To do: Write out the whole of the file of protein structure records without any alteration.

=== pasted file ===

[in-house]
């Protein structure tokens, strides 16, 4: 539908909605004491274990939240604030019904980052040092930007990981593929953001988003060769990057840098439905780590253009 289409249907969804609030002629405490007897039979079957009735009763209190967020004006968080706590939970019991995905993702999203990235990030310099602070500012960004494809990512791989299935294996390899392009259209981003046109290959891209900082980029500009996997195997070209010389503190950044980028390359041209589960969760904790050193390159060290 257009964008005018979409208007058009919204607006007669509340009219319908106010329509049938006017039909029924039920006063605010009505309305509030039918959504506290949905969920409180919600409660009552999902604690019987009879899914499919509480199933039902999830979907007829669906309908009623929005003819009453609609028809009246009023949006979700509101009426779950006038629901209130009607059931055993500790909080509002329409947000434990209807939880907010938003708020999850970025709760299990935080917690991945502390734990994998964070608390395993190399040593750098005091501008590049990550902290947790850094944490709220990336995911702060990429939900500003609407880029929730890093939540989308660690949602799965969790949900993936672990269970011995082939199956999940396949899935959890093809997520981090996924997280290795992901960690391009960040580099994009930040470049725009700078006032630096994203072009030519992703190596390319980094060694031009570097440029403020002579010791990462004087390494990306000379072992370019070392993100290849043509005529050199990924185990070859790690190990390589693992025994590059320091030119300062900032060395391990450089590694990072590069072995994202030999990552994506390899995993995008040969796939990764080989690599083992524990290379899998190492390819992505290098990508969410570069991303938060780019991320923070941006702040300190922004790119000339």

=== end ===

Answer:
[in-house]
């Protein structure tokens, strides 16, 4: 539908909605004491274990939240604030019904980052040092930007990981593929953001988003060769990057840098439905780590253009 289409249907969804609030002629405490007897039979079957009735009763209190967020004006968080706590939970019991995905993702999203990235990030310099602070500012960004494809990512791989299935294996390899392009259209981003046109290959891209900082980029500009996997195997070209010389503190950044980028390359041209589960969760904790050193390159060290 257009964008005018979409208007058009919204607006007669509340009219319908106010329509049938006017039909029924039920006063605010009505309305509030039918959504506290949905969920409180919600409660009552999902604690019987009879899914499919509480199933039902999830979907007829669906309908009623929005003819009453609609028809009246009023949006979700509101009426779950006038629901209130009607059931055993500790909080509002329409947000434990209807939880907010938003708020999850970025709760299990935080917690991945502390734990994998964070608390395993190399040593750098005091501008590049990550902290947790850094944490709220990336995911702060990429939900500003609407880029929730890093939540989308660690949602799965969790949900993936672990269970011995082939199956999940396949899935959890093809997520981090996924997280290795992901960690391009960040580099994009930040470049725009700078006032630096994203072009030519992703190596390319980094060694031009570097440029403020002579010791990462004087390494990306000379072992370019070392993100290849043509005529050199990924185990070859790690190990390589693992025994590059320091030119300062900032060395391990450089590694990072590069072995994202030999990552994506390899995993995008040969796939990764080989690599083992524990290379899998190492390819992505290098990508969410570069991303938060780019991320923070941006702040300190922004790119000339």